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Then followed addresses by Rev. J. K. Gutheim, General George D. Johnston, and Rev. Dr. B. M. Palmer, which were in the happiest vein of these distinguished orators, and which we had purposed publishing in this number, but that the printer warns us that we will not have room. They will appear next month.

The meeting was, in every way, a magnificent success, and its pecuniary results — a full statement of which we will publish in our next — were in the highest degree gratifying.

Our especial thanks are tendered to the committee of ladies--Mrs. Percy Roberts, Mrs. Alfred Roman, Mrs. F. N. Ogden, Mrs. Francis T. Nicholls, Mrs. W. A. Johnson, Mrs. S. H. Boyd, and Miss Claudine Rhett--whose indifatigable labors were so essential to the success of the meeting--Judge Walter H. Rogers, who, to his reputation as a gallant soldier, now adds that of the able and pure jurist--ex-Governor F. T. Nicholls, the maimed veteran who serves his country and the cause of truth as faithfully now as when he followed the standard of Lee and Jackson--ex-President Davis, the able statesman, pure patriot and finished orator, who has always given to the Society his warm sympathy and ready help--Rev. J. K. Gutheim, who finds in the history of his Ancient People, Israel, an eloquent parallel in the history of the Confederacy--Rev. Dr. B. M. Palmer, who was the first President of the Society, and whose eloquent tongue has always been ready to plead the cause of historic truth--General F. N. Ogden, who kindly acted as treasurer for the ladies — the press of New Orleans, who have shown a ready zeal in the enterprise, which is highly appreciated, and many others, too numerous to mention, who contributed in various ways to the success of this grand meeting.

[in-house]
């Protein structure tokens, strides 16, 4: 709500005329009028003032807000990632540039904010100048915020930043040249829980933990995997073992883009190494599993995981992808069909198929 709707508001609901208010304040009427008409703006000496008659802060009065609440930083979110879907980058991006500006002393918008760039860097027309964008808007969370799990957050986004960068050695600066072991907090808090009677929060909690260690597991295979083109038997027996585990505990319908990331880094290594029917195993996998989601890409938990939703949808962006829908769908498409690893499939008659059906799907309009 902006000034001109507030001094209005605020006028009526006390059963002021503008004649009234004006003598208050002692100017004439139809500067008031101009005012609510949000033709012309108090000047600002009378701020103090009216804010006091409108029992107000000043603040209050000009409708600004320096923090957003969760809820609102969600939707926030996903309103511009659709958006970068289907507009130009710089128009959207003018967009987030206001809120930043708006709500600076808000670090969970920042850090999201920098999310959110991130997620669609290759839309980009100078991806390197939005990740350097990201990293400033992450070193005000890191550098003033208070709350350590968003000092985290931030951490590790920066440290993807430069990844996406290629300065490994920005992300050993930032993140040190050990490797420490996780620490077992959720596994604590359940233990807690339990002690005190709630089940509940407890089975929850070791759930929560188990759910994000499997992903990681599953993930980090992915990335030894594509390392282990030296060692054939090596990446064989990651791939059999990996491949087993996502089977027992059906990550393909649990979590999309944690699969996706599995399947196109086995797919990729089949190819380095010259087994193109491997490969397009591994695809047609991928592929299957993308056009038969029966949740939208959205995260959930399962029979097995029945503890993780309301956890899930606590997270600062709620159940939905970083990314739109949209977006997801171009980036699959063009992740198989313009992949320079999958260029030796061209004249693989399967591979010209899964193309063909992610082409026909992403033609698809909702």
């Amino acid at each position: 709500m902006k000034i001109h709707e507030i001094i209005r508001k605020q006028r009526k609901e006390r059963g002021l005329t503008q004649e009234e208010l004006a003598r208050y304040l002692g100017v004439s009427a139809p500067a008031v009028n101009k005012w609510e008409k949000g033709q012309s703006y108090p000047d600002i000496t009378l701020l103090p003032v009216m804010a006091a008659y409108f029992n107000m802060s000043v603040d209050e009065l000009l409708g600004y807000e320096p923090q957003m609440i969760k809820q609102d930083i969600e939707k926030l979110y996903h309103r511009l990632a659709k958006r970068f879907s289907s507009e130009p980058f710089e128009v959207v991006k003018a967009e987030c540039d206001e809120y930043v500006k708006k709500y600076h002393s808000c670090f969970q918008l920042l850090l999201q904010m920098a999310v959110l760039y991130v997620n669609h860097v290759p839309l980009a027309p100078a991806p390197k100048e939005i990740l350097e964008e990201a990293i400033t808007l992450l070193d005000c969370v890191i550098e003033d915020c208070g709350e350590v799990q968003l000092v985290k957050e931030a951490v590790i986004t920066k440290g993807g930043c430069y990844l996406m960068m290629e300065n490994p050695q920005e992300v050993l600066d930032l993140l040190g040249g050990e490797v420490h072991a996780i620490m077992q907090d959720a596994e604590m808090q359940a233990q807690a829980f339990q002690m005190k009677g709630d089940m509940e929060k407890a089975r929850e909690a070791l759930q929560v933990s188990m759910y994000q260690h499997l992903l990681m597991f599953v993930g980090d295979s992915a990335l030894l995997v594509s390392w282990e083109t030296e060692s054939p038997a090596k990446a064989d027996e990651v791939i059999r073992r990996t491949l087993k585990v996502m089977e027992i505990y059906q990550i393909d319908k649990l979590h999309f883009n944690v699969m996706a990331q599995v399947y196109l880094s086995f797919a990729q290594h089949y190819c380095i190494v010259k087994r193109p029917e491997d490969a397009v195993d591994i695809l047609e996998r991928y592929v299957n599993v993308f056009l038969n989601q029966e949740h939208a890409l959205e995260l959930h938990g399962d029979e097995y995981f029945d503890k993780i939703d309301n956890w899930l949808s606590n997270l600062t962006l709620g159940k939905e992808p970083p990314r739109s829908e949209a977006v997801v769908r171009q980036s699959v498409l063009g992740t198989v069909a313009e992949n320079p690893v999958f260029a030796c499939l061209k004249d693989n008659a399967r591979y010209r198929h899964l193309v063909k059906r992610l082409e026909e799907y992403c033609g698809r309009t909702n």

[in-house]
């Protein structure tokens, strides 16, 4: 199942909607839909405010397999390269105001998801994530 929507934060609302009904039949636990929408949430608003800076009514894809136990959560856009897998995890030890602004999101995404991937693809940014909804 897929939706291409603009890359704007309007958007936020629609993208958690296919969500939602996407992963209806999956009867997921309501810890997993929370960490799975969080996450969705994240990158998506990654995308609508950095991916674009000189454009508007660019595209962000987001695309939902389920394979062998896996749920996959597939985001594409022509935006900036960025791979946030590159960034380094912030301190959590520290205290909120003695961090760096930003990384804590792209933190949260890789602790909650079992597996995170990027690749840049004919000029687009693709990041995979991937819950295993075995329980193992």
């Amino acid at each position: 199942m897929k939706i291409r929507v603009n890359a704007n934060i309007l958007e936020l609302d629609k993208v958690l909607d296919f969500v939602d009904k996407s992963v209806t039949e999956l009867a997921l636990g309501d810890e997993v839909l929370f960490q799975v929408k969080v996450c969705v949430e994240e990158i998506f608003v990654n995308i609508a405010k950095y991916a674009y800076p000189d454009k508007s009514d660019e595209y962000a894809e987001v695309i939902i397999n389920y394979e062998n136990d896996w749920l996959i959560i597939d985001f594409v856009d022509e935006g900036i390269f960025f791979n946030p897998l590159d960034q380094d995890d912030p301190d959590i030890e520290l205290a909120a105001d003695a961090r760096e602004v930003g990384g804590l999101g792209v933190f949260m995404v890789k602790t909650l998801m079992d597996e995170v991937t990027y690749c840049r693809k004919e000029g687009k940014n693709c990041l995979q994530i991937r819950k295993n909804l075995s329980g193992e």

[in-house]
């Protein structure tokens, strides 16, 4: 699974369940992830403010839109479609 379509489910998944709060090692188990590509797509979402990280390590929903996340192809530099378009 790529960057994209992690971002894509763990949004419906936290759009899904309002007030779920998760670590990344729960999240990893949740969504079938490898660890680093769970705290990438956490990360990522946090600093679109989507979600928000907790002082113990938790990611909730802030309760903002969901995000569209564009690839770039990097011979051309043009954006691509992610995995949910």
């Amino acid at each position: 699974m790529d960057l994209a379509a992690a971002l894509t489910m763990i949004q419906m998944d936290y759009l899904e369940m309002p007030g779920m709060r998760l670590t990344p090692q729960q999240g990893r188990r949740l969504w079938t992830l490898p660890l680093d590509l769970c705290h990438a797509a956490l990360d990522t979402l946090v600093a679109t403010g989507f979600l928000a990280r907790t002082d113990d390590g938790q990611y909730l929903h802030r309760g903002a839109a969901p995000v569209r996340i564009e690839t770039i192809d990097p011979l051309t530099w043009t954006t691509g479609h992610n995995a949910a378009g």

We need scarcely add, that our accomplished and efficient General Agent, General George D. Johnston, deserves high praise for the untiring energy and wise tact with which he arranged for the meeting, and is following up the interest awakened in the great city of New Orleans in behalf of this Society, which found there its first home, and receives there a new “send off” on its career of usefulness in vindicating the name and fame of the land and cause we love so well.

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